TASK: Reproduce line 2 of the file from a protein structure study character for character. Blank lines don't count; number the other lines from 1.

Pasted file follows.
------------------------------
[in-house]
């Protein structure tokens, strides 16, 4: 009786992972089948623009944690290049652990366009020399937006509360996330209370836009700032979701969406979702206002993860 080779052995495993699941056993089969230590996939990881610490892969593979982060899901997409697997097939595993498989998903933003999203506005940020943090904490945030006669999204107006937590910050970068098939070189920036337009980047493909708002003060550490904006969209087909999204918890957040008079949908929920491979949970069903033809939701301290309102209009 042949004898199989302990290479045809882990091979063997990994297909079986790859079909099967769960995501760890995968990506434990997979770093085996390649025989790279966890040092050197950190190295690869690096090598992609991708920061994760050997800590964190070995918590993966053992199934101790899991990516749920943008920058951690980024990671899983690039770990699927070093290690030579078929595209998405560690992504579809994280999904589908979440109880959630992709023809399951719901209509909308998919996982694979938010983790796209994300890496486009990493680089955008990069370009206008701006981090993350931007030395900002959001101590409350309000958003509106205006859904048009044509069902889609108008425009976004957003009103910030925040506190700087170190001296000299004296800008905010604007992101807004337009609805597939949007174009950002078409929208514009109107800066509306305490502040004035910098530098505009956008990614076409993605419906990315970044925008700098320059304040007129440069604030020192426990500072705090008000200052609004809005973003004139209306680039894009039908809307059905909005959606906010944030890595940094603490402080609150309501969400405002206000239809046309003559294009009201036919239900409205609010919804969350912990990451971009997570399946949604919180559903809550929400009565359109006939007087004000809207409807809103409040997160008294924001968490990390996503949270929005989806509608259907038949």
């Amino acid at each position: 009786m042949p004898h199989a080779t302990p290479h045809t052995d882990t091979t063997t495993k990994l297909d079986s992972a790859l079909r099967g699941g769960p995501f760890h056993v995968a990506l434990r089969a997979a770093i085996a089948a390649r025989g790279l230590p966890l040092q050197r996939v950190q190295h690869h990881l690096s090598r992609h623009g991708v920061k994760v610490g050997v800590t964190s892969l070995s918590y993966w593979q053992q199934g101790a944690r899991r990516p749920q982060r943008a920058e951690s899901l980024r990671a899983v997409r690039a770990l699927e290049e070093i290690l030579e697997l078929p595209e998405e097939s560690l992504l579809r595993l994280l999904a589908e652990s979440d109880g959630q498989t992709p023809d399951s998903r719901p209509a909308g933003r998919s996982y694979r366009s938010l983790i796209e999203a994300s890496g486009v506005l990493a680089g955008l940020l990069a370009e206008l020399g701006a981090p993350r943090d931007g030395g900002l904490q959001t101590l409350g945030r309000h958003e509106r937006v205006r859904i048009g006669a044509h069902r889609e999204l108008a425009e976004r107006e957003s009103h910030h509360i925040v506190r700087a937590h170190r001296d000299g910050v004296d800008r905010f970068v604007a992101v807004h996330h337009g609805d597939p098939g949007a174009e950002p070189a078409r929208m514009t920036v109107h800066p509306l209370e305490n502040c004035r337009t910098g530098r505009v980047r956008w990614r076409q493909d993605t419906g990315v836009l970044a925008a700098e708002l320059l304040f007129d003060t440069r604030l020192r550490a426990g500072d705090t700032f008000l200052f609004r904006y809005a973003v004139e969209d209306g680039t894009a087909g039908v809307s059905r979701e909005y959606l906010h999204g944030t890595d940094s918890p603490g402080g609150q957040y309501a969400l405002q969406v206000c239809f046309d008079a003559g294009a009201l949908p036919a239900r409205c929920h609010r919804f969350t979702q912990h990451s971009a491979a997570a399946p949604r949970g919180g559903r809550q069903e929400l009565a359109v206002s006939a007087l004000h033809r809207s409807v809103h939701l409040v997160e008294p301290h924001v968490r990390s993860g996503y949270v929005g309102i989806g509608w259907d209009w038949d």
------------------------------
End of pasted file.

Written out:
């Protein structure tokens, strides 16, 4: 009786992972089948623009944690290049652990366009020399937006509360996330209370836009700032979701969406979702206002993860 080779052995495993699941056993089969230590996939990881610490892969593979982060899901997409697997097939595993498989998903933003999203506005940020943090904490945030006669999204107006937590910050970068098939070189920036337009980047493909708002003060550490904006969209087909999204918890957040008079949908929920491979949970069903033809939701301290309102209009 042949004898199989302990290479045809882990091979063997990994297909079986790859079909099967769960995501760890995968990506434990997979770093085996390649025989790279966890040092050197950190190295690869690096090598992609991708920061994760050997800590964190070995918590993966053992199934101790899991990516749920943008920058951690980024990671899983690039770990699927070093290690030579078929595209998405560690992504579809994280999904589908979440109880959630992709023809399951719901209509909308998919996982694979938010983790796209994300890496486009990493680089955008990069370009206008701006981090993350931007030395900002959001101590409350309000958003509106205006859904048009044509069902889609108008425009976004957003009103910030925040506190700087170190001296000299004296800008905010604007992101807004337009609805597939949007174009950002078409929208514009109107800066509306305490502040004035910098530098505009956008990614076409993605419906990315970044925008700098320059304040007129440069604030020192426990500072705090008000200052609004809005973003004139209306680039894009039908809307059905909005959606906010944030890595940094603490402080609150309501969400405002206000239809046309003559294009009201036919239900409205609010919804969350912990990451971009997570399946949604919180559903809550929400009565359109006939007087004000809207409807809103409040997160008294924001968490990390996503949270929005989806509608259907038949």